Workplace accidents, injuries, and illnesses happen in industries across the board. We typically think of accidents striking in traditionally dangerous settings like logging or mining. However, even a quiet office is just one wet floor away from someone slipping and taking a bad fall. These accidents take a toll on everyone, from the employees who have to recover to the company that is counting on their labor.
How do you prevent accidents? Although there are thousands of stories about how someone got an illness or injury on the job, these factors can be boiled down into a few different categories. Accident prevention comes from understanding those common risk factors. Once the company understands, it can take proactive steps to reduce these risks.
What is Considered a Workplace Accident?
A workplace accident is any time that an employee is unexpectedly injured, physically or mentally, while performing their job. These can happen in the office or elsewhere as long as the employee is there to perform their responsibilities. When you look at the statistics, accidents are often grouped in with workplace injuries and illnesses. This umbrella covers a wide variety of issues including:
- hearing loss after exposure to excessive noise
- infectious diseases like COVID-19
- repetitive strain injuries
- slips, trips, and falls
- being struck by falling merchandise
- getting injured by malfunctioning equipment
- emotional distress from seeing an accident in the workplace
How Serious is This Problem?
Although some minor bumps and bruises can be shrugged off, many other accidents and injuries do require a visit to a clinic or hospital. The Bureau of Labor Statistics reported 2.7 million cases of workplace illness and injury in 2020. There were also 4,764 workplace fatalities.
Illness and injury led employees to miss a median of 12 days of work across all occupations in 2020. This is double the statistics for 2019. Lost wages and lost productivity cost both the company and the employees. This includes time costs, money, and the struggles of long recovery periods and often-painful rehabilitation.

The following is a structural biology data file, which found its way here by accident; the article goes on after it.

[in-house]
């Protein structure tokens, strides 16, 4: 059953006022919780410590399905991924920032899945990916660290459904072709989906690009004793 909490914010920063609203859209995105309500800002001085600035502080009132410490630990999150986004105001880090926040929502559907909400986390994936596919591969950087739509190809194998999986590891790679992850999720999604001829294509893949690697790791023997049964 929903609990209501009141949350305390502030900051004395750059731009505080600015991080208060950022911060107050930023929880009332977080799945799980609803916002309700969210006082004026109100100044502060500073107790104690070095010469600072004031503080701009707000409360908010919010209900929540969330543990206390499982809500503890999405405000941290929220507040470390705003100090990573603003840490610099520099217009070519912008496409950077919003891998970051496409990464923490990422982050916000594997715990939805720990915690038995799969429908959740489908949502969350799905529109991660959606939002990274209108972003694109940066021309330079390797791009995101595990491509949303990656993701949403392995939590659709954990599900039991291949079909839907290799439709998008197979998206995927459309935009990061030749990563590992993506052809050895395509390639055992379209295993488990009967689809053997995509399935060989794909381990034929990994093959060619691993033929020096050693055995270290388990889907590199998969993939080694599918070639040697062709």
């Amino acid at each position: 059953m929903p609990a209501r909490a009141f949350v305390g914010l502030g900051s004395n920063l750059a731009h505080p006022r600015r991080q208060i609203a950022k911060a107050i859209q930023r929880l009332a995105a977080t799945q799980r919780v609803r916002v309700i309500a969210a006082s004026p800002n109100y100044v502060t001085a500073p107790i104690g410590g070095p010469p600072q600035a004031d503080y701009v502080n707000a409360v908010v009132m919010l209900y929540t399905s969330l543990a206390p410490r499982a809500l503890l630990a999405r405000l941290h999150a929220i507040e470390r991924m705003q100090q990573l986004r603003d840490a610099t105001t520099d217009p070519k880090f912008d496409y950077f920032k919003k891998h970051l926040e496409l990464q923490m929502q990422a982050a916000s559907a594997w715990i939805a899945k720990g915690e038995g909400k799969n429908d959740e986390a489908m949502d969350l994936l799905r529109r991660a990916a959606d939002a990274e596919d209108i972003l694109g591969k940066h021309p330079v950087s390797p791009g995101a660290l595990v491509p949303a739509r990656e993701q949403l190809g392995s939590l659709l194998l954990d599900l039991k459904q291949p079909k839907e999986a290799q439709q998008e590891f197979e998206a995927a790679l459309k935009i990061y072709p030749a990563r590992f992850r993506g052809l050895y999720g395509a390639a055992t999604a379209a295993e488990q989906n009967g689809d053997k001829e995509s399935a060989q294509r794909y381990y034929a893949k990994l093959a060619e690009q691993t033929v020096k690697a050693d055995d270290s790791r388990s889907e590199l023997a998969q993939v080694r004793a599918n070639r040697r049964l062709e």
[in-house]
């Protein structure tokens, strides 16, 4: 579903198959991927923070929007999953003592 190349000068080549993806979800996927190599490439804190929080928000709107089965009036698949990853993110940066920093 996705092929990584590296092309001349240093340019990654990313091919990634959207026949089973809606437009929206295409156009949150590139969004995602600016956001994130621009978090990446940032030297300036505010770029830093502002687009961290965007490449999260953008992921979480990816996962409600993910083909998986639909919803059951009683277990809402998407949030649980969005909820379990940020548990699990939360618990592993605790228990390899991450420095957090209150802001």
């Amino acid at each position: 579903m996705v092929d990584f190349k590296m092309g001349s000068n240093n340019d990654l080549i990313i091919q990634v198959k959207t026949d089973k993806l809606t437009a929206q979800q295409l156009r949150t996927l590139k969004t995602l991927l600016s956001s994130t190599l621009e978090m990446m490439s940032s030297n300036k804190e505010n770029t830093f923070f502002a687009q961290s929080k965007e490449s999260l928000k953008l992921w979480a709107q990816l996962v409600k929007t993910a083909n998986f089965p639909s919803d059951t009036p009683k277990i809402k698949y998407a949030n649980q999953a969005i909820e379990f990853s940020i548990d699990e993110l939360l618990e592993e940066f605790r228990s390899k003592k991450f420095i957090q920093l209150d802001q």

What Causes Workplace Accidents?
The National Safety Council found that in 2020, over 90% of illnesses and injuries that led to time off fell into one of these four categories:
- Exposure to harmful substances and environments (extreme temperatures or electricity, exposure to COVID-19, etc.).
- Overexertion and bodily reaction (this includes a variety of repetitive stress injuries and back injuries from carrying loads).
- Slips, trips, and falls (fairly self-explanatory, but also includes injuries caused by trying to catch oneself from a fall).
- Contact with objects and equipment (being struck by something on the job, being caught inside equipment, etc.).
What can we learn here? There are two broad causes of workplace accidents: human error and environmental factors. In some cases, an employee is not physically up to a demanding task. They may also be performing it hastily or without supportive equipment such as a back brace. Employees can also make errors including not wearing proper safety gear, not noticing a warning sign on the wall, stepping too close to dangerous machines, etc.
The environment itself may also lead to a greater chance of injury. Perhaps the workday is structured without adequate breaks. Employees may not have the right training or safety equipment in good condition. The physical worksite may lack guardrails, adequate lighting, and more. All of these make it harder for employees to do their job safely and correctly.
How Can They Be Prevented?
Because there’s no one cause of workplace accidents, prevention needs to take a multi-pronged approach. Many business begin that before someone is even hired by requiring a pre-employment screening at an urgent care clinic. This exam looks at medical history, cardiac health, and other factors. Certain companies take it a step farther and book yearly screenings. These check that an employee is still able to do a demanding job.
Safety and equipment training is vital, but re-training can be just as important. Over the years, people may forget the details. Periodically refreshing safety protocols for everyone could mean the difference between life and death.
Companies also need to make sure they are following legal safety standards for their area and industry. If an inspection notes any problems, these should be addressed as soon as possible. Employees need to be kept in the loop about the new safety measures. After all, they are half the equation for an accident-free workplace.
Finally, if prevention fails, a business needs to analyze what went wrong. How did this accident happen? As everyone reacted to this accident, what could have gone better? What needs to change to keep it from happening again?
What About Treatment?
What if all the accident prevention measures fail and someone is hurt? Act fast. Serious injuries require serious equipment to treat. This means a trip to the local emergency room. The ER is packed with expensive lifesaving gear and is staffed 24/7 with specialists.
Meanwhile, non-life threatening injuries like sprains and minor cuts can be handled by an urgent care clinic. These centers diagnose and treat smaller problems and advise if the employee is in good shape to return to work.
Finally, a key part of accident prevention is time. That is, providing enough time off for an employee to completely recover. People who go back to work too soon are at a high risk of getting re-injured, often more seriously with more complicated recoveries.